{ cs2 }

  • Highlights from ICER 2013


    A few weeks back, I attended ICER 2013 at UC San Diego. Afterwards, I went up to San Francisco and had some adventures there (and at Yosemite), and then spent time in Vancouver seeing friends before coming home.

    ICER this year was a solid conference, as always. I liked that this year things reverted to having two minute roundtable discussions after every talk, before the Q&A. It makes for a much more engaging conference.

    All hail the UCSD Sun God, who benevolently oversaw the conference.
    My favourite talk this year was definitely Tom Park et al’s “Towards a taxonomy of errors in HTML/CSS“. HTML/CSS tends not to get studied in the CS ed crowd, and as Tom’s talk illustrated, that’s a big shame. HTML is for many people the first (and sometimes only) formal language that they encounter.

    It turns out that many of the same stumbling blocks that people have when learning programming languages are the same as when they learn HTML. Syntax errors, figuring inconsistent syntax, learning that things need to be consistent – even just learning that what you see is not what you get.

    In compsci we tend to overlook teaching HTML since it’s a markup language, not a programming language. But what we deal with in compsci is formal languages, and the simplest ones are the markup languages. Playing with a markup language is actually a much simpler place to start than giving novices a fully-fledged, Turing complete language.

    Other research talks of note:

    • Peter Hubwieser et al presented a paper on categorizing PCK in computer science that I liked; I’d love to see more work on PCK in CS, and look forward to seeing subsequent work using their framework.
    • Colleen Lewis et al performed a replication study looking at AP CS exams. I love replication studies, so I may be a bit biased towards it :) In the original paper, they found that the first AP CS exam’s scores were strongly predicted by only a handful of questions – and those questions were ones like:
      int p = 3
      int q = 8
      p = q
      q = p
      what are the values of p and q?_
      In Colleen’s paper, they found that the newer AP CS exams are much more balanced: things are not predicted by a small number of questions. Good to see!
    • Robert McCartney et al revisited the famous McCraken study that found that students can’t program after CS1, and found that students can, but that educators have unrealistic expectations for what students would know by the end of CS1.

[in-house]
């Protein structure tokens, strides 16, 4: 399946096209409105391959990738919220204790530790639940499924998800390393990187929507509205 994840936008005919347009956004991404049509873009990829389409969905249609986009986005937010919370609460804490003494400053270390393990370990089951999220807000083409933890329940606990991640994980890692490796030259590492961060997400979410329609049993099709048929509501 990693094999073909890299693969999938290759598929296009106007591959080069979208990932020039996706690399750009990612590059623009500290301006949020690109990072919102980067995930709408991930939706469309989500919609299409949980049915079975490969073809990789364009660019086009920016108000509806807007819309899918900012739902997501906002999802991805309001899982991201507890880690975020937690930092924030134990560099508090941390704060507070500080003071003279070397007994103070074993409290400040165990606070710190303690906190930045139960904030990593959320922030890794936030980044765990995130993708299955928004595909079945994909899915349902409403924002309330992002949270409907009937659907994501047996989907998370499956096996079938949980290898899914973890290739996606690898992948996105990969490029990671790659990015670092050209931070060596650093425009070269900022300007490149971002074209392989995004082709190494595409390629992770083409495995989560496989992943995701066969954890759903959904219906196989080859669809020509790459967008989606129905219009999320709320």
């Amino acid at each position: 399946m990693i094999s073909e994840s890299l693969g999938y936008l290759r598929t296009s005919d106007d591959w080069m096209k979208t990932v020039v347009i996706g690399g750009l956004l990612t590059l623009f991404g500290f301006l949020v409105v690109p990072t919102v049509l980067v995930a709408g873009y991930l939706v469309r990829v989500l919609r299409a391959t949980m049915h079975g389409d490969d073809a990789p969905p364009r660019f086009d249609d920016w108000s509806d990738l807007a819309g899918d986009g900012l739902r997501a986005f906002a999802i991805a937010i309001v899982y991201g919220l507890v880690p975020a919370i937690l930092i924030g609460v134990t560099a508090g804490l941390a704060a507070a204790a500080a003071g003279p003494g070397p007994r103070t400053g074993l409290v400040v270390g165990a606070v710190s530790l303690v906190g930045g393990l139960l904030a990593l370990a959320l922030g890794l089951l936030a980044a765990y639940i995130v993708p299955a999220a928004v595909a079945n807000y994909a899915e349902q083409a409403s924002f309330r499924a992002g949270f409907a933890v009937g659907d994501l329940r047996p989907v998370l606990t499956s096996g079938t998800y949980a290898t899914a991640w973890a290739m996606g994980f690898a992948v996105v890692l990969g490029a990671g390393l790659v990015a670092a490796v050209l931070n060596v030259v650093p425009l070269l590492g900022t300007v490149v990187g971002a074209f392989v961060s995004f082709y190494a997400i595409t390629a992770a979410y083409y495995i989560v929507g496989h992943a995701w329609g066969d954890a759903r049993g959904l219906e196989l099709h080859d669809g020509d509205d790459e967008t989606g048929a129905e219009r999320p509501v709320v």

• Michelle Friend and Robert Cutler found that grade 8 students, when asked to write and evaluate search algorithms, favour a sentinel search (go every 100 spots, then every 10, then then every 1 spots, etc) over binary search.* Mike Hewner found that CS students pick their CS courses with really no knowledge of what they’ll be learning in the class. It’s one of those findings that’s kind of obvious in retrospect, but we educators really tend to mistake our students as thinking they know what they’re in for. Really, a student about to take a CS2 class doesn’t know what “hash tables” or “graphs” are coming in. Students pick classes more around who the prof is, the class’ reputation, and time of day.
    • Finally, Michael Lee et al found that providing assessments improve how many levels people will play in an educational game that teaches programming. It’s a neat paper, but the finding is kind of predictable given the literature on feedback for students.

      I much more enjoyed Michael’s ICER talk from two years ago. He found in the same educational game that the more the compiler was personified, the more people played the game. Having a compiler that gives emoticon-style facial expressions, and uses first person pronouns (I think you missed a semi-colon vs. Missing semicolon) makes a dramatic difference in how much more people engage with learning computing. That’s a fairly ground-breaking discovery and I highly recommend the paper.
      The conference, was of course, not only limited to research talks:

    • The doctoral consortium, as always, was a great experience. I got good feedback, about a dozen things to read, as well as awesome conference-buddies!

    • The lightning talks were neat. My favourite was Ed Knorr’s talk on teaching fourth-year databases, since third-year and fourth-year CS courses are so often overlooked in the CS ed community. I also liked Kathi Fisler’s talk on using outcome-based grading in CS.
    • The discussion talks were interesting! Elena Glassman talked about having students compare solution approaches in programming, which nicely complements the work that I presented this year.* The keynote talk also talked about the importance of comparing-and-contrasting. My takeaway from the keynote, however, was a teaching tip. Scott, the speaker, found that students learnt more from assignments if they were asked upon hand-in to grade themselves on the assignment. (Students would basically get a bonus if their self-assessment agreed with the TAs’ assessment.) It’s such a small thing to add onto the hand-in process, and adds so much to how much students get out of it. I’ll definitely have to try this next time I teach.
      Overall, a great time, and I’m looking forward to ICER 2014 in Glasgow!
  • Comparing and contrasting algorithms is better than sequential presentation


    In five days, I’ll be heading to ICER 2013 in San Diego, where I’ll be presenting a paper “Comparing and Contrasting Different Algorithms Leads to Increased Student Learning“ (pdf here).